Results for “straussian beatles”
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Straussian Beatles, Paul McCartney solo edition

One thing I’ve always enjoyed about Paul is his willingness to be a plain, flat outright snot about other people.  Did you see lately when he called the Rolling Stones “a blues cover band”?  Not wrong!  Ever listen to the lyrics of “Another Girl“?

Anyway, if you paw through the Ram album you will find some real daggers.  “Dear Boy,” for instance, is Paul mocking Linda’s ex-husband, here are some lyrics:

I guess you never knew, dear boy, what you have found,
I guess you never knew, dear boy,
That she was just the cutest thing around,
I guess you never knew what you have found,
Dear boy.

I guess you never knew, dear boy,
That love was there.
And maybe when you look to hard, dear boy,
You never do become aware,
I guess you never did become aware,
Dear boy.

When i stepped in, my heart was down and out,
But her love came through and brought me ’round,
Got me up and about…

I hope you never know, dear boy,
How much you missed.
And even when you fall in love, dear boy,
It won’t be half as good as this.
I hope you never know how much you missed,
Dear boy, how much you missed

Maybe it’s OK to take public stabs at your new wife’s ex-husband (is it?), but keep in mind Paul was raising the guy’s daughter at the time.  What did she think?  Or maybe up in that Scottish farm she just never listened to Ram, or this song.  Paul himself has admitted the underlying meaning in radio interviews.  The guy, by the way, committed suicide — woe unto him who is attacked by Paul McCartney!

Brian Wilson, by the way, was a big admirer of the voices and harmonies on that one, here is the cut.

Gentler but still cutting is “Uncle Albert/Admiral Halsey“.  It’s Paul’s account of why he has not been calling “the rellies” back home, namely because they are too boring and too removed from the reality of his life.  Paul is reporting (sarcastically) that his life is too boring to have anything to say to the guy:

We’re so sorry, uncle Albert
We’re so sorry if we caused you any pain
We’re so sorry, uncle Albert
But there’s no one left at home
And I believe I’m gonna rain

We’re so sorry, but we haven’t heard a thing all day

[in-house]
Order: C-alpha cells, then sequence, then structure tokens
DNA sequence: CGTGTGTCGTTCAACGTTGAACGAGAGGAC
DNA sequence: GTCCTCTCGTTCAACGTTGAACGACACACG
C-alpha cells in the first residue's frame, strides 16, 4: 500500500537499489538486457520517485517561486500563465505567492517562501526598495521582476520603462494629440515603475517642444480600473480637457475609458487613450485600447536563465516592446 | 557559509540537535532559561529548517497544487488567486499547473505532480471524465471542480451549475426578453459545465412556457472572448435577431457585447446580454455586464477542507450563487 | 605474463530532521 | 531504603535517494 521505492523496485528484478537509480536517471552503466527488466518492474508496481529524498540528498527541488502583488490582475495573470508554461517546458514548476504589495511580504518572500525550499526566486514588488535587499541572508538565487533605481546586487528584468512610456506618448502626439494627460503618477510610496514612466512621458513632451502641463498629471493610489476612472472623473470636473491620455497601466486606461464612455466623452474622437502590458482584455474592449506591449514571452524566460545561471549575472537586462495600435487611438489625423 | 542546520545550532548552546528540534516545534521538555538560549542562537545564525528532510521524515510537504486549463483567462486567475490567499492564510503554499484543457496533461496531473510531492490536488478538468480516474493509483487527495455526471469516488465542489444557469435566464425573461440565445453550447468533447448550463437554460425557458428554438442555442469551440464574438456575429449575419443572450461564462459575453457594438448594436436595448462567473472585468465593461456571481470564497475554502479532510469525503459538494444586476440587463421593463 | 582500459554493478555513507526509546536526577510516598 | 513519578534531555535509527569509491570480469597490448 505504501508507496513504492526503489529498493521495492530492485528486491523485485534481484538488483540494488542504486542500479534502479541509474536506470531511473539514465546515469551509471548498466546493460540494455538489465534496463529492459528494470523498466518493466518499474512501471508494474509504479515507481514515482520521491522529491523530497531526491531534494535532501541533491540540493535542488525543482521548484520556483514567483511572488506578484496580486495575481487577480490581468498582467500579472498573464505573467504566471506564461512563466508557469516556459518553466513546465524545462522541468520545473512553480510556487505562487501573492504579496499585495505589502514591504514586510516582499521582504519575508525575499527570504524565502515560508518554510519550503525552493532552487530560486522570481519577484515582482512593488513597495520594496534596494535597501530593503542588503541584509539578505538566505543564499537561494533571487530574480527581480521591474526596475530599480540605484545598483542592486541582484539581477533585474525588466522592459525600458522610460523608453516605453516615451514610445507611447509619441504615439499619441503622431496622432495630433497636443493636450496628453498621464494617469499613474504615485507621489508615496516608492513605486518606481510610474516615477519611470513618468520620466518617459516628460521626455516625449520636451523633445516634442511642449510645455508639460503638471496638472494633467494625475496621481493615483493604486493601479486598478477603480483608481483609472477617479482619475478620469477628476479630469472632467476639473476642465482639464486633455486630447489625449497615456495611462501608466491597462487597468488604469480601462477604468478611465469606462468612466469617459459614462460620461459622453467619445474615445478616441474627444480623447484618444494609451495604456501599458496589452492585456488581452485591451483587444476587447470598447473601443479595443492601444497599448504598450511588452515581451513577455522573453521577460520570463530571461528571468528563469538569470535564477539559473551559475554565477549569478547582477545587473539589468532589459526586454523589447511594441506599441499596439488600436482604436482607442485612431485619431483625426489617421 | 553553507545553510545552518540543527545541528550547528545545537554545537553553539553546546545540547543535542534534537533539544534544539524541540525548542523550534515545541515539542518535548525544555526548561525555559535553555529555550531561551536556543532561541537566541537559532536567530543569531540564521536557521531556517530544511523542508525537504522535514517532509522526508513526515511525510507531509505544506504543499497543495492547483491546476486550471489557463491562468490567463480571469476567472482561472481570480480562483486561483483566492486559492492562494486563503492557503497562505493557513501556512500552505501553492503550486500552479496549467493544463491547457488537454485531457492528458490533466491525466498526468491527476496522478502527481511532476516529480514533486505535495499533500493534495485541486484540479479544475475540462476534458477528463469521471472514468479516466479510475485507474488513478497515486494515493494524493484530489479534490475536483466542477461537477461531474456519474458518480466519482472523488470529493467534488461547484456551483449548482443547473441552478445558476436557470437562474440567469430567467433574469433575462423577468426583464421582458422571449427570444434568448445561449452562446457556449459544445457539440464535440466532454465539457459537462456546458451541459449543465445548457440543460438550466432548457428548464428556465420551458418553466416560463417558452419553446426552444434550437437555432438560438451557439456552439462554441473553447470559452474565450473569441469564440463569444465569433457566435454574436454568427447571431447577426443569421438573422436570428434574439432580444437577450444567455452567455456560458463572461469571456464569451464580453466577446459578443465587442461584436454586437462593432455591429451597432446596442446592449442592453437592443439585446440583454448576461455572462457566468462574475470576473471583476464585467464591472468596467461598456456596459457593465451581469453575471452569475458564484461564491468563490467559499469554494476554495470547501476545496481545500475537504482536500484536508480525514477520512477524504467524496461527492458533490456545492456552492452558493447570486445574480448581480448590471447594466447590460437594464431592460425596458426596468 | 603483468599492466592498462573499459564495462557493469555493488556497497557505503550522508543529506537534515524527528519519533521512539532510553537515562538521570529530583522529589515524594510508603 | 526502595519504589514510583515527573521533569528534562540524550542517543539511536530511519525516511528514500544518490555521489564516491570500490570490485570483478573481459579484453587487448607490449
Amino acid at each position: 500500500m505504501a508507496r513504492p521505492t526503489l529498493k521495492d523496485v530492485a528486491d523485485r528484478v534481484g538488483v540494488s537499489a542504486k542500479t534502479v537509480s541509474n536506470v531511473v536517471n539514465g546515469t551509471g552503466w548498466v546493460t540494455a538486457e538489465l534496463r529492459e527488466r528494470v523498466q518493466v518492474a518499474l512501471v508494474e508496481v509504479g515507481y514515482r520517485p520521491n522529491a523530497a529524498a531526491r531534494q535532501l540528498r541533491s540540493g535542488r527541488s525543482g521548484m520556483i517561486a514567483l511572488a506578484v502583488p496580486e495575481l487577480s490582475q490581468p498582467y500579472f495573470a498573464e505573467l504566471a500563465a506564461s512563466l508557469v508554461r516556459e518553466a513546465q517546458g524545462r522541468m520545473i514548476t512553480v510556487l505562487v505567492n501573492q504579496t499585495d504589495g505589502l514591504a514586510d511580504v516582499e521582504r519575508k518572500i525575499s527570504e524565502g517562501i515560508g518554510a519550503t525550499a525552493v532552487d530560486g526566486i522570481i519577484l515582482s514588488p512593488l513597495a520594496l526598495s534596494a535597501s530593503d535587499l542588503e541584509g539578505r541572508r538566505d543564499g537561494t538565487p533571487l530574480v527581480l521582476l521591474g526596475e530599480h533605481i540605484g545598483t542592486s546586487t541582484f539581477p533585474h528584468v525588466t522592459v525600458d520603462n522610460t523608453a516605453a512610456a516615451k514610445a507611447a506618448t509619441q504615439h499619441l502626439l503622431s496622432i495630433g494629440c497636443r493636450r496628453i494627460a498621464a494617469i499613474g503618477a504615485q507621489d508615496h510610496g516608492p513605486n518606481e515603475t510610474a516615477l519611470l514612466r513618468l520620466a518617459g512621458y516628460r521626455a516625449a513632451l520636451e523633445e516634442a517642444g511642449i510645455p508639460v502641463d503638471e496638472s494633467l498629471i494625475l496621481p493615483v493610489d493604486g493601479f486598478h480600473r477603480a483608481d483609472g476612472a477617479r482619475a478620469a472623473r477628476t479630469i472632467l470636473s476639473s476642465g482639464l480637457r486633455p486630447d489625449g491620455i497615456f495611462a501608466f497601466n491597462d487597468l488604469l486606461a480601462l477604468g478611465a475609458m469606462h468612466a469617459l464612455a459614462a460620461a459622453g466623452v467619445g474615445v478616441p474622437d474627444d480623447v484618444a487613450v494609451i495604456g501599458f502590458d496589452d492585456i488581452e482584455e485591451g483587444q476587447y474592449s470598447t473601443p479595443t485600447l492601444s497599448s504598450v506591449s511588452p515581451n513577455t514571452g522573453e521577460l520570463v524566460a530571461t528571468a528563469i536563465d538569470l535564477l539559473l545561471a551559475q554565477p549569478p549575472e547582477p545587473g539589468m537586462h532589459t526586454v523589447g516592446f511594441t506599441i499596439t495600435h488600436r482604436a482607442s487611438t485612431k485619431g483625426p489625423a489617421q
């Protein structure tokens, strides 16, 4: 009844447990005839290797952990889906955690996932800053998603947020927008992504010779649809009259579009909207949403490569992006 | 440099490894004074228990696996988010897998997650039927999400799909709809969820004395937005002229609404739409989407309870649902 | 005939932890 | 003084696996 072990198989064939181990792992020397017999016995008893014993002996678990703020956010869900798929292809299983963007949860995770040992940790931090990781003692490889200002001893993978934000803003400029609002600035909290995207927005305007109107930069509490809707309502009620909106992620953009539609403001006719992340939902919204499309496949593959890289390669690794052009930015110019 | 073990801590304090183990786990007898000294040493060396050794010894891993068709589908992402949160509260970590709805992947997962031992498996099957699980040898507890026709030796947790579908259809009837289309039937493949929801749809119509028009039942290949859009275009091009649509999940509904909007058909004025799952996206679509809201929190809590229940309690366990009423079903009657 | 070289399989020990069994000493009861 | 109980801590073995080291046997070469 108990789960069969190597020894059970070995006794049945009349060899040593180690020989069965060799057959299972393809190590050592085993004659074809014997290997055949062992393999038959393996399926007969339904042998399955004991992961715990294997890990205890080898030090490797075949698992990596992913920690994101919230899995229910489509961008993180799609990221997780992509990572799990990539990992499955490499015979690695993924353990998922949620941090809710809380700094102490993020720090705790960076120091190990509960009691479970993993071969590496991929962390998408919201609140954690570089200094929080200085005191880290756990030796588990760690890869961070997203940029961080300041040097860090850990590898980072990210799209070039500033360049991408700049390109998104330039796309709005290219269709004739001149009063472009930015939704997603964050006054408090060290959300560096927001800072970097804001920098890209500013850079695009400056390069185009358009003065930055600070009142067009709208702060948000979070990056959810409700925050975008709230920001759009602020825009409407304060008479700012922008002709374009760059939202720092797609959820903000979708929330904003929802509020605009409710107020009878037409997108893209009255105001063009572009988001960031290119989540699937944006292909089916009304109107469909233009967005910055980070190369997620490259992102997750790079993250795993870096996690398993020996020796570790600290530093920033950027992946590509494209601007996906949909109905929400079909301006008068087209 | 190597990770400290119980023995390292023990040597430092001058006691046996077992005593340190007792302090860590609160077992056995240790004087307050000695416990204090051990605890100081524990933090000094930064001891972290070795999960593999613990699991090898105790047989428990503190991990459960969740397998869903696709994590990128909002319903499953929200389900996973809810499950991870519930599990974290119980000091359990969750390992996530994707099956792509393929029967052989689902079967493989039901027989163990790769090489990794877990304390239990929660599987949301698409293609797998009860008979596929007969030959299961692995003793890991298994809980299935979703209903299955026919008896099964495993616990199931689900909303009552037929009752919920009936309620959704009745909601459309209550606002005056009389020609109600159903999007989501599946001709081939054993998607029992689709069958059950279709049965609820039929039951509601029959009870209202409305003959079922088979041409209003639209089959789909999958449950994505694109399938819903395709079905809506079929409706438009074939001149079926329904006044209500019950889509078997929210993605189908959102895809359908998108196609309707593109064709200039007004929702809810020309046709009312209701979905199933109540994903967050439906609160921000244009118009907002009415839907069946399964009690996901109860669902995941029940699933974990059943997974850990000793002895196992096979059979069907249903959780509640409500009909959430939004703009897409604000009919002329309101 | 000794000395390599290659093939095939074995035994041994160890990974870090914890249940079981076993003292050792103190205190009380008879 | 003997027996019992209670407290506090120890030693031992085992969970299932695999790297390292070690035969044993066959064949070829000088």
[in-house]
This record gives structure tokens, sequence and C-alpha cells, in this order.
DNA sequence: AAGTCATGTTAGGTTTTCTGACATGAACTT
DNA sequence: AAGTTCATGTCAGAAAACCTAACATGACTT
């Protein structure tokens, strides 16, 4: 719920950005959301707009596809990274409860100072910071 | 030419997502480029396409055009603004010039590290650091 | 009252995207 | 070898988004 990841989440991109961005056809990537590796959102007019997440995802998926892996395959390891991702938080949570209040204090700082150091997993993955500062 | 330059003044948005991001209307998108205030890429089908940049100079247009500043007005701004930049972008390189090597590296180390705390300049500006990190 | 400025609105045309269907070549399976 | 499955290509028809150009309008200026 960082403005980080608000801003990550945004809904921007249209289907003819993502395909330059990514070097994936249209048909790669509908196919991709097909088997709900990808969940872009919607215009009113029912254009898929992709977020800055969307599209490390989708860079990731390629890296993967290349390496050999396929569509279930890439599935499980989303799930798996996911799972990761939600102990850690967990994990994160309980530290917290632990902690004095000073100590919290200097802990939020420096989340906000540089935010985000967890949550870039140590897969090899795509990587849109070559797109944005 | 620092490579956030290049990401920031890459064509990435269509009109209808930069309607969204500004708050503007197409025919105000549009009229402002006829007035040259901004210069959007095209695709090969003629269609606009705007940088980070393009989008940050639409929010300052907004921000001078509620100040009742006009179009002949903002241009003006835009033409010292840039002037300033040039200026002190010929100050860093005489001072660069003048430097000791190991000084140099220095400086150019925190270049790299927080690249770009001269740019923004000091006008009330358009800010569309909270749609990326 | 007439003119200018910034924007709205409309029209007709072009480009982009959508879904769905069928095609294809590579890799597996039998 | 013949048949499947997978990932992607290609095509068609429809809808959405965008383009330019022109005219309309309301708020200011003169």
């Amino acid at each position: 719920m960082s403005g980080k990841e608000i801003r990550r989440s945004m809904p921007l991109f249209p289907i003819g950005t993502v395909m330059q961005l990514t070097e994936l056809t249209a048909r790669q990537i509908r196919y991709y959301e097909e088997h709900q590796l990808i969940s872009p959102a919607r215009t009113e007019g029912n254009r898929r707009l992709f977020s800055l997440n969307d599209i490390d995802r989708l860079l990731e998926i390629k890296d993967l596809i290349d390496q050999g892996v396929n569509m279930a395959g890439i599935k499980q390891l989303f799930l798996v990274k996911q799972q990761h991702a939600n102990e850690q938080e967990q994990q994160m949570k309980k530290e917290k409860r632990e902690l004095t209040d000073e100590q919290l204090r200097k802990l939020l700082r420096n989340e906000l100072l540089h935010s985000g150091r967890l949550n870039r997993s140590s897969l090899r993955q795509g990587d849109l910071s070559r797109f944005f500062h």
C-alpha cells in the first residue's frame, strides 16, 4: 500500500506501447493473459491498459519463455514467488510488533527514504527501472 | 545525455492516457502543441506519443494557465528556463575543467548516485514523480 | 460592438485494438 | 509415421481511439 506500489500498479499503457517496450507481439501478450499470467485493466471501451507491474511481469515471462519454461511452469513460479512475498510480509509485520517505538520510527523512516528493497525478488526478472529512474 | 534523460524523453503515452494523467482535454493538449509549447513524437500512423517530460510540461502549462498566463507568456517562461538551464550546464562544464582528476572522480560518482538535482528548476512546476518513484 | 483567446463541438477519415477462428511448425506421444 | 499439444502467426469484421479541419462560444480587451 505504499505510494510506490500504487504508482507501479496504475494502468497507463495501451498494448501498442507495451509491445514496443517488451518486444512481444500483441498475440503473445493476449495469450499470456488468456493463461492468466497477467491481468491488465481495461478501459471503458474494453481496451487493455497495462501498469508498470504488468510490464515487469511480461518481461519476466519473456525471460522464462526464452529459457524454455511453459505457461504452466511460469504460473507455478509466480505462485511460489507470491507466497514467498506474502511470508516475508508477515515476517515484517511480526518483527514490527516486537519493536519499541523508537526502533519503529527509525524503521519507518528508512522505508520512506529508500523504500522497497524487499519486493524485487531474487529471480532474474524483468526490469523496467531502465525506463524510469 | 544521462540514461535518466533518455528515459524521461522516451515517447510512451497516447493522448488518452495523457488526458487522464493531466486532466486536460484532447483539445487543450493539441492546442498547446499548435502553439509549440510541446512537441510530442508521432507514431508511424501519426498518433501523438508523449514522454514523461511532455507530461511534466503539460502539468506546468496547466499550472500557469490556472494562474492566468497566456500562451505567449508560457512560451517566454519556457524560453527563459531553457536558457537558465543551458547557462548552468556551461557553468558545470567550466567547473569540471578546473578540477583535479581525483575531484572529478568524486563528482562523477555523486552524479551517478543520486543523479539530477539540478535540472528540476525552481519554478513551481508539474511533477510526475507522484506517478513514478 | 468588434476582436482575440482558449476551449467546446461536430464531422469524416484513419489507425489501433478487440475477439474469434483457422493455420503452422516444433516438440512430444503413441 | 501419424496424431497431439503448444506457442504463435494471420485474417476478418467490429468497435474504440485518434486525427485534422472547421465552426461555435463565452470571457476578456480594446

We’re so sorry, uncle Albert
But if anything should happen
We’ll be sure to give a ring

We’re so sorry, uncle Albert
But we haven’t done a bloody thing all day
We’re so sorry, uncle Albert
But the kettle’s on the boil
And we’re so easily called away

Of course he really did have an Uncle Albert, and I bet he didn’t call much.  Can you blame him?  This interpretation, by the way, comes from Paul himself, many years later on satellite radio.

“Too Many People” — the paradigmatic Macca Straussian song deserves a post of its own.  It has more passive-aggressive references to John Lennon than are usually reported.

And that is all just on one album!  Here are previous installments of Straussian Beatles.  By the way, “Yesterday” may in part be about the early death of Paul’s mother.

Straussian Beatles: Baby’s in Black

Here is the song, and yes I know all about Astrid Kirchherr (who often wore black) and the deceased Stu Sutcliffe.  The song has yet another meaning, related to the girl chasing of John and Paul, and Liverpool’s longstanding role as a center for English Catholicism, with about half of the population being Catholic in background.  Here are some of the lyrics, with commentary from me in brackets, and note I capitalized the “H” for my own purposes:

Oh dear, what can I do?
Baby’s in black and I’m feeling blue [she’s in line to become a nun, and won’t screw me]
Tell me, oh what can I do?

She thinks of Him [Jesus, God, etc.]
And so she dresses in black [garb of a nun]
And though he’ll never come back [no second coming!]
She’s dressed in black…[pretty futile this nun thing, isn’t it?]

I think of her
But she thinks only of Him
And though it’s only a whim [she doesn’t really believe all that stuff, does she?]
She thinks of Him

Oh how long will it take
‘Til she sees the mistake she has made?
Dear, what can I do?
Baby’s in black and I’m feeling blue [“blue balls”?]
Tell me, oh what can I do?

One interesting non-lyrical feature of the song is how it features dual melodic lines, one sung by Paul the other by John.  As this was 1965, Paul is singing the higher part, as was typically the case in those years.  Yet somehow by 1967, John ended up with the much higher vocal parts and Paul the lower.  It wasn’t just the helium.

Here is the previous edition of Straussian Beatles.

Straussian Beatles cofounders — We Can’t Work It Out

The Beatles 1965 song “We Can Work It Out” typically is taken as a tale of harmonious cooperation, a kind of precursor to “All You Need is Love,” but expressing the ability of the Beatles to work together toward productive outcomes and furthermore to stay united as friends.  (All before the bitter split of course.)  Well, if you know a bit about the Beatles (and Strauss) that isn’t exactly how it is presented in the actual tune.  There are plenty of esoteric references in Beatle songs and solo Beatle songs, and I don’t just mean drug lingo or “Paul is dead” clues.

As background, you do need to know that Paul was the group’s workaholic, and John, while an immense talent, was, um…not the group’s workaholic.  Paul also was renowned as a master of passive-aggressive threats, all the way keeping up the smile and charm and the perfect demeanor.  The song reflects this dynamic.  It is basically Paul singing that we really have to do things his way, and John singing back “complaints of surrender.”  Let’s now turn to the song, with my annotations throughout in brackets: